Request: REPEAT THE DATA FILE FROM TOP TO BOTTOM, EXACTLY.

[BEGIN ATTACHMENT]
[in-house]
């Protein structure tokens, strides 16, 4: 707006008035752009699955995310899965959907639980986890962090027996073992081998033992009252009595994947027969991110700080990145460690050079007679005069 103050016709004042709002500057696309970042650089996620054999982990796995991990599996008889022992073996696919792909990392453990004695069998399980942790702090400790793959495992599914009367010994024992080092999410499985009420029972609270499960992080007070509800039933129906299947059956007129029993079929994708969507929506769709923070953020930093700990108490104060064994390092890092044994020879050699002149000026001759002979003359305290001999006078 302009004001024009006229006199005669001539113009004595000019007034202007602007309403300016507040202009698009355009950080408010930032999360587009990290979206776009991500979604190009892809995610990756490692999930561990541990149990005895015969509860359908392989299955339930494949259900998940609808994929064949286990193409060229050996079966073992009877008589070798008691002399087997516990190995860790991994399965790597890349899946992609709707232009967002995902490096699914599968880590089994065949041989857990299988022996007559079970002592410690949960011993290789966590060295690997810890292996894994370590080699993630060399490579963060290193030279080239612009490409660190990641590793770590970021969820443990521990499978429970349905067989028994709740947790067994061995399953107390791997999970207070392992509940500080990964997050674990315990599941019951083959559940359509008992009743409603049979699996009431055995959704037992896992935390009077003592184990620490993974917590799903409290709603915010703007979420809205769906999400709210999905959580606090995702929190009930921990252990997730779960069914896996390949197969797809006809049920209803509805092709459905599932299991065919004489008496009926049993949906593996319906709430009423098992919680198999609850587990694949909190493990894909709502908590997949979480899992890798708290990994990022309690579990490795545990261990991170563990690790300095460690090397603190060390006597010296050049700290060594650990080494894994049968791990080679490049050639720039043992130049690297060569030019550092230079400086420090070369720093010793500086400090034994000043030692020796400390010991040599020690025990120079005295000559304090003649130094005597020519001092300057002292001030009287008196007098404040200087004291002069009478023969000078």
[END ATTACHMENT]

[in-house]
């Protein structure tokens, strides 16, 4: 707006008035752009699955995310899965959907639980986890962090027996073992081998033992009252009595994947027969991110700080990145460690050079007679005069 103050016709004042709002500057696309970042650089996620054999982990796995991990599996008889022992073996696919792909990392453990004695069998399980942790702090400790793959495992599914009367010994024992080092999410499985009420029972609270499960992080007070509800039933129906299947059956007129029993079929994708969507929506769709923070953020930093700990108490104060064994390092890092044994020879050699002149000026001759002979003359305290001999006078 302009004001024009006229006199005669001539113009004595000019007034202007602007309403300016507040202009698009355009950080408010930032999360587009990290979206776009991500979604190009892809995610990756490692999930561990541990149990005895015969509860359908392989299955339930494949259900998940609808994929064949286990193409060229050996079966073992009877008589070798008691002399087997516990190995860790991994399965790597890349899946992609709707232009967002995902490096699914599968880590089994065949041989857990299988022996007559079970002592410690949960011993290789966590060295690997810890292996894994370590080699993630060399490579963060290193030279080239612009490409660190990641590793770590970021969820443990521990499978429970349905067989028994709740947790067994061995399953107390791997999970207070392992509940500080990964997050674990315990599941019951083959559940359509008992009743409603049979699996009431055995959704037992896992935390009077003592184990620490993974917590799903409290709603915010703007979420809205769906999400709210999905959580606090995702929190009930921990252990997730779960069914896996390949197969797809006809049920209803509805092709459905599932299991065919004489008496009926049993949906593996319906709430009423098992919680198999609850587990694949909190493990894909709502908590997949979480899992890798708290990994990022309690579990490795545990261990991170563990690790300095460690090397603190060390006597010296050049700290060594650990080494894994049968791990080679490049050639720039043992130049690297060569030019550092230079400086420090070369720093010793500086400090034994000043030692020796400390010991040599020690025990120079005295000559304090003649130094005597020519001092300057002292001030009287008196007098404040200087004291002069009478023969000078």